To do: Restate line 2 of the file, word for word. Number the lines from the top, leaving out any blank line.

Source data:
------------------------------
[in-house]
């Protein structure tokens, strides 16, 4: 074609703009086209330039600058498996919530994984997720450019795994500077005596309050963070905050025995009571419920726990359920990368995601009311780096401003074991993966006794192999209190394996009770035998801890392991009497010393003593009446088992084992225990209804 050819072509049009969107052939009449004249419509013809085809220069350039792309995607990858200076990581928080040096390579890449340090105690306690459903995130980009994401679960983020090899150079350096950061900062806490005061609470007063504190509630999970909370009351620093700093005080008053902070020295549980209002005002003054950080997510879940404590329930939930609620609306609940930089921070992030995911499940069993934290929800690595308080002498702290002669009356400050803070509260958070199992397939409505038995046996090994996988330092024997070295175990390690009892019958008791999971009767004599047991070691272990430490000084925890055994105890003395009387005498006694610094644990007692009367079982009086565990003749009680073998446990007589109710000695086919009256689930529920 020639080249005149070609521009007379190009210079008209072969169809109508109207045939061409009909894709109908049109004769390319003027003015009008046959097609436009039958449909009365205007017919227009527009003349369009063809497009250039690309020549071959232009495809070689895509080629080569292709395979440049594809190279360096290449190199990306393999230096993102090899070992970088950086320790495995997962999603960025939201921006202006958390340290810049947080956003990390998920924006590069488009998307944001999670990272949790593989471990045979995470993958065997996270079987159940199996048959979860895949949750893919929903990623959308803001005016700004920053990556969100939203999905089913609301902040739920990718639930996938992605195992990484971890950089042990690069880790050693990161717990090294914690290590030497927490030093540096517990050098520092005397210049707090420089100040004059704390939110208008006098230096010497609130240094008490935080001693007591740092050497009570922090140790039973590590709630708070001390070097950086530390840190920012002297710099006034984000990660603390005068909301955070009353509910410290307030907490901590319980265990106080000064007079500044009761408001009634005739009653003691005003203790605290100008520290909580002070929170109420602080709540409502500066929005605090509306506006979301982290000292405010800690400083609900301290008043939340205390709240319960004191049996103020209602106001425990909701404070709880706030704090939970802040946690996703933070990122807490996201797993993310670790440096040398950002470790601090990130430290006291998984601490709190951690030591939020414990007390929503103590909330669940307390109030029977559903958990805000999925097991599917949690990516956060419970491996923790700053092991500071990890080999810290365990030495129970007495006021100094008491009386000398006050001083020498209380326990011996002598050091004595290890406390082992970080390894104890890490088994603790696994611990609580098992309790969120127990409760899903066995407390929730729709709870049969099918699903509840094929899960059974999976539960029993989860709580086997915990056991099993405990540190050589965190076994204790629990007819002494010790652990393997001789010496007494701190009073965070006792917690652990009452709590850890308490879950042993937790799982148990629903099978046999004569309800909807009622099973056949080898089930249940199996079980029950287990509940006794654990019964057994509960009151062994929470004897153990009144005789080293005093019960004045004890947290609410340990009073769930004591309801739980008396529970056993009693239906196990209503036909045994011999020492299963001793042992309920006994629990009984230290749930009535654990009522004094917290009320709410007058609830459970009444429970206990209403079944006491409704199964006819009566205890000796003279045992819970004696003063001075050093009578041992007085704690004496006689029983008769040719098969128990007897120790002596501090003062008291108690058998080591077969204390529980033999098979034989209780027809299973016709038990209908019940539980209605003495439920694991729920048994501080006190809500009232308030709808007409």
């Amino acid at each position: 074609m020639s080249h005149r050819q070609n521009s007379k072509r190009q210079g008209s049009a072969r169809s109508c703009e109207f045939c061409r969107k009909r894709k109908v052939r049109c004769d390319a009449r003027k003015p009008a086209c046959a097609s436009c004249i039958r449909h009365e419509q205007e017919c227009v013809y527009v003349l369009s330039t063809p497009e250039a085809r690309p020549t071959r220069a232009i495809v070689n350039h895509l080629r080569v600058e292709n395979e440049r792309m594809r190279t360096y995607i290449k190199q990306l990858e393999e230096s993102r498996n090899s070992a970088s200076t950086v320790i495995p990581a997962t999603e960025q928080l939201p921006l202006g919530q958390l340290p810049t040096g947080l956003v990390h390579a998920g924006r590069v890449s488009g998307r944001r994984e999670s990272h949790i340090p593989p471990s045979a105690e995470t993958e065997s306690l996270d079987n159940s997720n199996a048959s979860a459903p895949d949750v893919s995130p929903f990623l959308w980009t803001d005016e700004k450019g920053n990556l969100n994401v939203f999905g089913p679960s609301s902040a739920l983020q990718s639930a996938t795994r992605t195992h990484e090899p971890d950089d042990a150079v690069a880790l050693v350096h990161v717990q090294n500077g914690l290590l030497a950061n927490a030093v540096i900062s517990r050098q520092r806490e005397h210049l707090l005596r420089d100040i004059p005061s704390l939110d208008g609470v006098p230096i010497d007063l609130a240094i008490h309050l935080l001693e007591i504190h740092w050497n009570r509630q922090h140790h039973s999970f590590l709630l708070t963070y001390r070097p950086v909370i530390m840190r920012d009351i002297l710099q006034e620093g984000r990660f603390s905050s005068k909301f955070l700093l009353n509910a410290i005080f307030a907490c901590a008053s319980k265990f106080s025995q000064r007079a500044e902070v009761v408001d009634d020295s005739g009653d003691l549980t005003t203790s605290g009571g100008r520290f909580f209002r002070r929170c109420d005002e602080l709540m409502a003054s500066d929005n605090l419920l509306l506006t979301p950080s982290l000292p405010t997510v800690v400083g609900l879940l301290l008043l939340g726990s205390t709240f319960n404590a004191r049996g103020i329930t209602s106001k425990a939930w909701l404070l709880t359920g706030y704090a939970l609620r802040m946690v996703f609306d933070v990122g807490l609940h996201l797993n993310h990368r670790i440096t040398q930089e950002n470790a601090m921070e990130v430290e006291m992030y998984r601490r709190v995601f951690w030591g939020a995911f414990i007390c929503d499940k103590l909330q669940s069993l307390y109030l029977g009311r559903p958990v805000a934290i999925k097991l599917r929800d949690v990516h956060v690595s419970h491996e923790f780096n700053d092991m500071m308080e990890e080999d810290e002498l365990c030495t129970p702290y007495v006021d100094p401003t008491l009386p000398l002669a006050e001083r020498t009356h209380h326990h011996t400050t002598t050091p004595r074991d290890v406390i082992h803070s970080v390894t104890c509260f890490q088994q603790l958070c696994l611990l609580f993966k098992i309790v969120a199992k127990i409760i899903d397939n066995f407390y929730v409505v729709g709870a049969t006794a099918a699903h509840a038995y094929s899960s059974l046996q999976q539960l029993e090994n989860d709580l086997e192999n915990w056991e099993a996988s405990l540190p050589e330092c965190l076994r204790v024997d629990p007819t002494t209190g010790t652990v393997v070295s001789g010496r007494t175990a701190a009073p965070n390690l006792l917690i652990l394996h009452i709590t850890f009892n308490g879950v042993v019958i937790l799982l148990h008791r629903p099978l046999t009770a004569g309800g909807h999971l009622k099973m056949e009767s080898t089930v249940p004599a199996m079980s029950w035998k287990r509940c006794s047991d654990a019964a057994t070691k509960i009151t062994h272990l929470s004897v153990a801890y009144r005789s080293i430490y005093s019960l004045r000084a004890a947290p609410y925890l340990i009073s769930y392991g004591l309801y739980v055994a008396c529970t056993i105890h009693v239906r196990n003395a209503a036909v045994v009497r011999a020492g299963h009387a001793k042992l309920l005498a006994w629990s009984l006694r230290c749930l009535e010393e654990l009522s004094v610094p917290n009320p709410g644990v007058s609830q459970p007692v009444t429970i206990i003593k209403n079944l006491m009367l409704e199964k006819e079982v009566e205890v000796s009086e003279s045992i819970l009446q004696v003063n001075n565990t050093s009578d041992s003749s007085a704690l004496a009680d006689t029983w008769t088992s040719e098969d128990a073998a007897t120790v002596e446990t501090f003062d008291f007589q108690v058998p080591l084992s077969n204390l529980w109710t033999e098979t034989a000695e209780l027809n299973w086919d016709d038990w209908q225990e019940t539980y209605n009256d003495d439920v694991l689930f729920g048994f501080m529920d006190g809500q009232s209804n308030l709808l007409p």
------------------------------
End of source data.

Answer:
């Protein structure tokens, strides 16, 4: 074609703009086209330039600058498996919530994984997720450019795994500077005596309050963070905050025995009571419920726990359920990368995601009311780096401003074991993966006794192999209190394996009770035998801890392991009497010393003593009446088992084992225990209804 050819072509049009969107052939009449004249419509013809085809220069350039792309995607990858200076990581928080040096390579890449340090105690306690459903995130980009994401679960983020090899150079350096950061900062806490005061609470007063504190509630999970909370009351620093700093005080008053902070020295549980209002005002003054950080997510879940404590329930939930609620609306609940930089921070992030995911499940069993934290929800690595308080002498702290002669009356400050803070509260958070199992397939409505038995046996090994996988330092024997070295175990390690009892019958008791999971009767004599047991070691272990430490000084925890055994105890003395009387005498006694610094644990007692009367079982009086565990003749009680073998446990007589109710000695086919009256689930529920 020639080249005149070609521009007379190009210079008209072969169809109508109207045939061409009909894709109908049109004769390319003027003015009008046959097609436009039958449909009365205007017919227009527009003349369009063809497009250039690309020549071959232009495809070689895509080629080569292709395979440049594809190279360096290449190199990306393999230096993102090899070992970088950086320790495995997962999603960025939201921006202006958390340290810049947080956003990390998920924006590069488009998307944001999670990272949790593989471990045979995470993958065997996270079987159940199996048959979860895949949750893919929903990623959308803001005016700004920053990556969100939203999905089913609301902040739920990718639930996938992605195992990484971890950089042990690069880790050693990161717990090294914690290590030497927490030093540096517990050098520092005397210049707090420089100040004059704390939110208008006098230096010497609130240094008490935080001693007591740092050497009570922090140790039973590590709630708070001390070097950086530390840190920012002297710099006034984000990660603390005068909301955070009353509910410290307030907490901590319980265990106080000064007079500044009761408001009634005739009653003691005003203790605290100008520290909580002070929170109420602080709540409502500066929005605090509306506006979301982290000292405010800690400083609900301290008043939340205390709240319960004191049996103020209602106001425990909701404070709880706030704090939970802040946690996703933070990122807490996201797993993310670790440096040398950002470790601090990130430290006291998984601490709190951690030591939020414990007390929503103590909330669940307390109030029977559903958990805000999925097991599917949690990516956060419970491996923790700053092991500071990890080999810290365990030495129970007495006021100094008491009386000398006050001083020498209380326990011996002598050091004595290890406390082992970080390894104890890490088994603790696994611990609580098992309790969120127990409760899903066995407390929730729709709870049969099918699903509840094929899960059974999976539960029993989860709580086997915990056991099993405990540190050589965190076994204790629990007819002494010790652990393997001789010496007494701190009073965070006792917690652990009452709590850890308490879950042993937790799982148990629903099978046999004569309800909807009622099973056949080898089930249940199996079980029950287990509940006794654990019964057994509960009151062994929470004897153990009144005789080293005093019960004045004890947290609410340990009073769930004591309801739980008396529970056993009693239906196990209503036909045994011999020492299963001793042992309920006994629990009984230290749930009535654990009522004094917290009320709410007058609830459970009444429970206990209403079944006491409704199964006819009566205890000796003279045992819970004696003063001075050093009578041992007085704690004496006689029983008769040719098969128990007897120790002596501090003062008291108690058998080591077969204390529980033999098979034989209780027809299973016709038990209908019940539980209605003495439920694991729920048994501080006190809500009232308030709808007409």